Tbilisi (GBC) - Hydro generation met 69.7% of total electricity demand in 1H23, despite a 3.6% drop in total output.
The decline in hydro generation was primarily due to a 14.0% y/y decrease in the generation of the Enguri and Vardnili cascade. Wind generation accounted for only 0.6% of the grid's supply. Thermal generation (21.9%) and direct imports (7.8%) covered the remaining 29.8% of the demand.
The import share was unexpectedly low this year, for comparison share of electricity imports in the first half of the each year during 2019-21 was 16.7% on average.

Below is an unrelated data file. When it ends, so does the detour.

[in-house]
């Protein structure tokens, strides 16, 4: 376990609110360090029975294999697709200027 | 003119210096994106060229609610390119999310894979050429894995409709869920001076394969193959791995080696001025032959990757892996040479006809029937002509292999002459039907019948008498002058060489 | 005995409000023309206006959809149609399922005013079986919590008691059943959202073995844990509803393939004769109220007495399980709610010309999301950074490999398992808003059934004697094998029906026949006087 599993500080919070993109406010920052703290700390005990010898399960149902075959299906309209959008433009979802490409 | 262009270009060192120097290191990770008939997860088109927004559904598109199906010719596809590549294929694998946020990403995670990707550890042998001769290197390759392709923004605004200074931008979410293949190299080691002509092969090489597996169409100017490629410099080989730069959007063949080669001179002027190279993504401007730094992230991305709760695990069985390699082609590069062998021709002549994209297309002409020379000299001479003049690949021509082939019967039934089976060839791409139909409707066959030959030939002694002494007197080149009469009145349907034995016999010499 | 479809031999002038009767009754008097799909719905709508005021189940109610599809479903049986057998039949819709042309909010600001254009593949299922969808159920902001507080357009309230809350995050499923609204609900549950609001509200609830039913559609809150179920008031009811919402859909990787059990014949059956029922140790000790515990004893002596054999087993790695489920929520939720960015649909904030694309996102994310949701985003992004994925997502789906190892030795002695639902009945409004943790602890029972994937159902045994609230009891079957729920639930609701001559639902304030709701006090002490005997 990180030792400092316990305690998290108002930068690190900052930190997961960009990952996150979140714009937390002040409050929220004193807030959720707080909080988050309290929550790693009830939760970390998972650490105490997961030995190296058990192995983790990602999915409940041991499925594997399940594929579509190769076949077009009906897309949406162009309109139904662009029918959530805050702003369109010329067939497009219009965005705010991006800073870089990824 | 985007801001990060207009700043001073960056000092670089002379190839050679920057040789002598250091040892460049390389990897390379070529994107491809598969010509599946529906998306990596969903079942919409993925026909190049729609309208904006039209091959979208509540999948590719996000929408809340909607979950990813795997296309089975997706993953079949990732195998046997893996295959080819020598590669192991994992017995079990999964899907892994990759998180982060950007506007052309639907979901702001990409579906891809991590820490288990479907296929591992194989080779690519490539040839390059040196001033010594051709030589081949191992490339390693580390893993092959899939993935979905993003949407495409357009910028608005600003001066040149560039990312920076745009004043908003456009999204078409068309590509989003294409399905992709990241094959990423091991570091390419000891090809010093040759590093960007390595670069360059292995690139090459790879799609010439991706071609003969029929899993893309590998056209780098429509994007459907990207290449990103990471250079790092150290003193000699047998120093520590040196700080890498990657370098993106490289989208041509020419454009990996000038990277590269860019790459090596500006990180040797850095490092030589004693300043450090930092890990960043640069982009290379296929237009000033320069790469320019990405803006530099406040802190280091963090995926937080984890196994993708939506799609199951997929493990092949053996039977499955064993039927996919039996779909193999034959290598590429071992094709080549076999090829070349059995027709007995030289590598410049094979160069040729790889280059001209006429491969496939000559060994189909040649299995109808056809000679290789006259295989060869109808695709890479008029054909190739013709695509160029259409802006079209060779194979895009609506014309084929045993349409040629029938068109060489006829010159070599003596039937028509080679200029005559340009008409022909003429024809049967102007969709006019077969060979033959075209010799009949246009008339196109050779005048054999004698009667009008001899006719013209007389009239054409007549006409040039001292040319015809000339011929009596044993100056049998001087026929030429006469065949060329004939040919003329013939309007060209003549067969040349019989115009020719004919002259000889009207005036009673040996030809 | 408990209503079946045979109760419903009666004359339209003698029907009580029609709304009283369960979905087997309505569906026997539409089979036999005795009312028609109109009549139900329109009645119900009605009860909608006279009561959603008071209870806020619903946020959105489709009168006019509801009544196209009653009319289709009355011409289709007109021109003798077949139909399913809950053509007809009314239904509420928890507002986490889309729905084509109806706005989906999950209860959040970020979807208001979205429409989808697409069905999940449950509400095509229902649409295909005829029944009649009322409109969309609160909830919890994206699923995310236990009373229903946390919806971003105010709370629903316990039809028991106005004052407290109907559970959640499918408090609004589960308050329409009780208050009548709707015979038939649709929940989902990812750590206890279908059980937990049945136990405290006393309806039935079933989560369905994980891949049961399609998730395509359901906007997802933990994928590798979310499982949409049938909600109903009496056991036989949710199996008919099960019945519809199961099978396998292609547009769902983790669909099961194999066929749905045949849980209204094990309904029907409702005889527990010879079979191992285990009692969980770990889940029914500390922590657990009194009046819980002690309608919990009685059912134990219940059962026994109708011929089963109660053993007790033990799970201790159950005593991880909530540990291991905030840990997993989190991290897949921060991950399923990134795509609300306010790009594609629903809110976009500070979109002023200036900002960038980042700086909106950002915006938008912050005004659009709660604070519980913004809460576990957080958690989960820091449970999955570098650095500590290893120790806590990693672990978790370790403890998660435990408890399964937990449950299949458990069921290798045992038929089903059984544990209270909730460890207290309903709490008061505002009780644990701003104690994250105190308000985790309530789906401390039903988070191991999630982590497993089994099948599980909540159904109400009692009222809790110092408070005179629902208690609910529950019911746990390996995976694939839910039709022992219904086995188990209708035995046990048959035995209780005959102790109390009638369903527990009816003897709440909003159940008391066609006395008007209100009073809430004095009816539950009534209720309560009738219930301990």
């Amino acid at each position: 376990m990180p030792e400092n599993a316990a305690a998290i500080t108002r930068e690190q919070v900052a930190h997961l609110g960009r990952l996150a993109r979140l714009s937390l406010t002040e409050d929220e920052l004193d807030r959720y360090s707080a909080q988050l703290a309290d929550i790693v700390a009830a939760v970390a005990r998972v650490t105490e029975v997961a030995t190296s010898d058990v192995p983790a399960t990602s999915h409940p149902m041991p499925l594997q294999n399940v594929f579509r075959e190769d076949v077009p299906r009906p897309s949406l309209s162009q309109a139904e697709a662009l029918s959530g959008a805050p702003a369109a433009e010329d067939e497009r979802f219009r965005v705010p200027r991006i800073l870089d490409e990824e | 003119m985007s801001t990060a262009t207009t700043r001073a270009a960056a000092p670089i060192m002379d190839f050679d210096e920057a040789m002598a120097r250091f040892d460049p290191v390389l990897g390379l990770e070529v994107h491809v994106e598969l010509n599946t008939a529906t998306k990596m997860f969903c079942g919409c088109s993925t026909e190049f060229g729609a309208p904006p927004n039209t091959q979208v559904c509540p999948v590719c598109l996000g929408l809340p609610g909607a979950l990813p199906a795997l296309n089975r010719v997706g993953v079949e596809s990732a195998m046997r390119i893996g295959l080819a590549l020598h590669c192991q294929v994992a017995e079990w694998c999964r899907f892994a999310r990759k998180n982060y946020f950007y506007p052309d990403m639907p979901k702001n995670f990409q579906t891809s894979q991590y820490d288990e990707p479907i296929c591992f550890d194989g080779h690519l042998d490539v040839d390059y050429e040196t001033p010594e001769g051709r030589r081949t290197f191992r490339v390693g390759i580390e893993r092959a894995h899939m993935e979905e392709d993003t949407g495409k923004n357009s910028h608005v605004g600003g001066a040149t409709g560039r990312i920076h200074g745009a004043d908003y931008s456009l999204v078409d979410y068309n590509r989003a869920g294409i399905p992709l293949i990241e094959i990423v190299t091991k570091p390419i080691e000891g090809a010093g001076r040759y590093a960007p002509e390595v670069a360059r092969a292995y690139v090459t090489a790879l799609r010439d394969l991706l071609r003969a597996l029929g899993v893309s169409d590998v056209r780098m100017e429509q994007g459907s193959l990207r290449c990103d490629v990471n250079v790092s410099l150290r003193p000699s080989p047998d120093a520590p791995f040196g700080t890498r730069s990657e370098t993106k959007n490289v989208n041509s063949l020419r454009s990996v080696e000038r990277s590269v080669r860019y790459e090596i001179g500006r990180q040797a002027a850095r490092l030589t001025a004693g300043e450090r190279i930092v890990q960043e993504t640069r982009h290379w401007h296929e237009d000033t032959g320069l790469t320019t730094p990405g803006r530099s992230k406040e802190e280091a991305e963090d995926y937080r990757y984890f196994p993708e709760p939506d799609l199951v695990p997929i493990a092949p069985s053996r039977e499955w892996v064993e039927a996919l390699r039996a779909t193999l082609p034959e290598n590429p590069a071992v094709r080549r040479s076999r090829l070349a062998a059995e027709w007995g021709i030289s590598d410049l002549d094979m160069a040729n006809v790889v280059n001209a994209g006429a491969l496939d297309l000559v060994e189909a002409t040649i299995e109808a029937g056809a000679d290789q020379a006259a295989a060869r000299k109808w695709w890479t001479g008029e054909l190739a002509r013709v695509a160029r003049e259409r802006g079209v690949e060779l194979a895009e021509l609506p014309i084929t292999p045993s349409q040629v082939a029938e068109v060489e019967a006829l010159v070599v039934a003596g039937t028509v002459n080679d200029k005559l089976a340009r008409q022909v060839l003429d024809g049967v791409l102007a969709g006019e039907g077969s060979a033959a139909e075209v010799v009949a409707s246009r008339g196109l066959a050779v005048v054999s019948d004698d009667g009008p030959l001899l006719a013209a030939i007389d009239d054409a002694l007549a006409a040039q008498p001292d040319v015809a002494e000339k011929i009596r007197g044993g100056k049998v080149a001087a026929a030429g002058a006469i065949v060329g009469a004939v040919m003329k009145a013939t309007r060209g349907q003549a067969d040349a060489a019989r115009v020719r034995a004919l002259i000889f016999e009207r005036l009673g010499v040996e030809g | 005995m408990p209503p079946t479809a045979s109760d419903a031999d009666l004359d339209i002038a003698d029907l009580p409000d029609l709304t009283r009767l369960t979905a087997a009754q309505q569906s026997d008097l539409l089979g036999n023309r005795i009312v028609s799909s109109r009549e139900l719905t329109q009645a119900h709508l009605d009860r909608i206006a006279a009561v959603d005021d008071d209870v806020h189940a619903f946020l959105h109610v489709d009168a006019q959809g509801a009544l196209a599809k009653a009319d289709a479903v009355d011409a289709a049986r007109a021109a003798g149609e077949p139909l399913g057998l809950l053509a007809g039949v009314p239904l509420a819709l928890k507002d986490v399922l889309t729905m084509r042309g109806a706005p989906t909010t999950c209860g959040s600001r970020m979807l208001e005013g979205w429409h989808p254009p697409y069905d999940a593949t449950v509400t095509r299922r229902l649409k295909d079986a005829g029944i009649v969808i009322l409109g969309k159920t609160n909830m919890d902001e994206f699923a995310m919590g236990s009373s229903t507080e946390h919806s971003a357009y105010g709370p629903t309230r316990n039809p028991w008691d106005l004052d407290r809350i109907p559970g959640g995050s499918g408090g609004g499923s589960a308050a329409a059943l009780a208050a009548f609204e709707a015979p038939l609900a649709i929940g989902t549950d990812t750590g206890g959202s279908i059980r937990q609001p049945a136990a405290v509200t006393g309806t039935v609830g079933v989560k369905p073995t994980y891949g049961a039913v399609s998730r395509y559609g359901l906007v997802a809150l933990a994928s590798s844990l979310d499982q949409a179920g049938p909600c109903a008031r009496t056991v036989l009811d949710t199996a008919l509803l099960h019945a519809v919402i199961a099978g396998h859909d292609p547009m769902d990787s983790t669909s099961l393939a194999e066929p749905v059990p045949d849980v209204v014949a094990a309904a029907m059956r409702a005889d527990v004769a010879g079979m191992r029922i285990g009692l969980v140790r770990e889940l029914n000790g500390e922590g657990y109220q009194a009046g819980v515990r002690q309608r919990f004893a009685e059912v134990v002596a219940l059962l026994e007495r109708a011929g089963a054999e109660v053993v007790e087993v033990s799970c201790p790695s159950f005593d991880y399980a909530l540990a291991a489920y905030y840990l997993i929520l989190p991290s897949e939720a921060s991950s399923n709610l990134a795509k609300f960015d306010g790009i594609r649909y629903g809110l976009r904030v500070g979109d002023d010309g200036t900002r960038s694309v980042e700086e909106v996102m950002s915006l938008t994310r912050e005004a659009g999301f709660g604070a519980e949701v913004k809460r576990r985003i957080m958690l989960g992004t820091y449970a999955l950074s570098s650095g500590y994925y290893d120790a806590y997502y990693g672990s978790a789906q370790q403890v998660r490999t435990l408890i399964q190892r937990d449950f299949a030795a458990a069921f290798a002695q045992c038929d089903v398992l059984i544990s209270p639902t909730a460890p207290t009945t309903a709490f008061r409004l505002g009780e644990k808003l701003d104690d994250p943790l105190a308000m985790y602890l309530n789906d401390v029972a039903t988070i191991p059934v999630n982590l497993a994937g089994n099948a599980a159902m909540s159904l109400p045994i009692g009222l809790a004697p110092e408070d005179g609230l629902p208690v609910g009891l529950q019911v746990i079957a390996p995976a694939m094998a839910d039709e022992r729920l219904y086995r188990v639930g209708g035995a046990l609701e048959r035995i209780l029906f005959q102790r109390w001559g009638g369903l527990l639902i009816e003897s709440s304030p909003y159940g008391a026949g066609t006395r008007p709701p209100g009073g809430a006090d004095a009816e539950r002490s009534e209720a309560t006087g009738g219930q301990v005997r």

Thermal generation increased by 12.8% y/y, while electricity imports decreased by 48.9% y/y in 1H23. This shift from import to thermal generation happened due to the cost difference: the price of commercial import was in the range of USc 7.0-7.5/kWh, whereas price of thermal generation ranged between USc 3.4 and USc 5.4/kWh depending on TPP. Notably, the thermal generation prices were unaffected by global price spikes due to the availability of "social gas," a cheap gas supplied to Georgia for transit via the South-Caucasus Pipeline from Azerbaijan to Turkey. Moreover, this supply mix facilitated start of electricity exports earlier this year from April. This "social gas" is limited and used for residential use and by thermal power plants. These boundaries also limit the volume and period of electricity exports.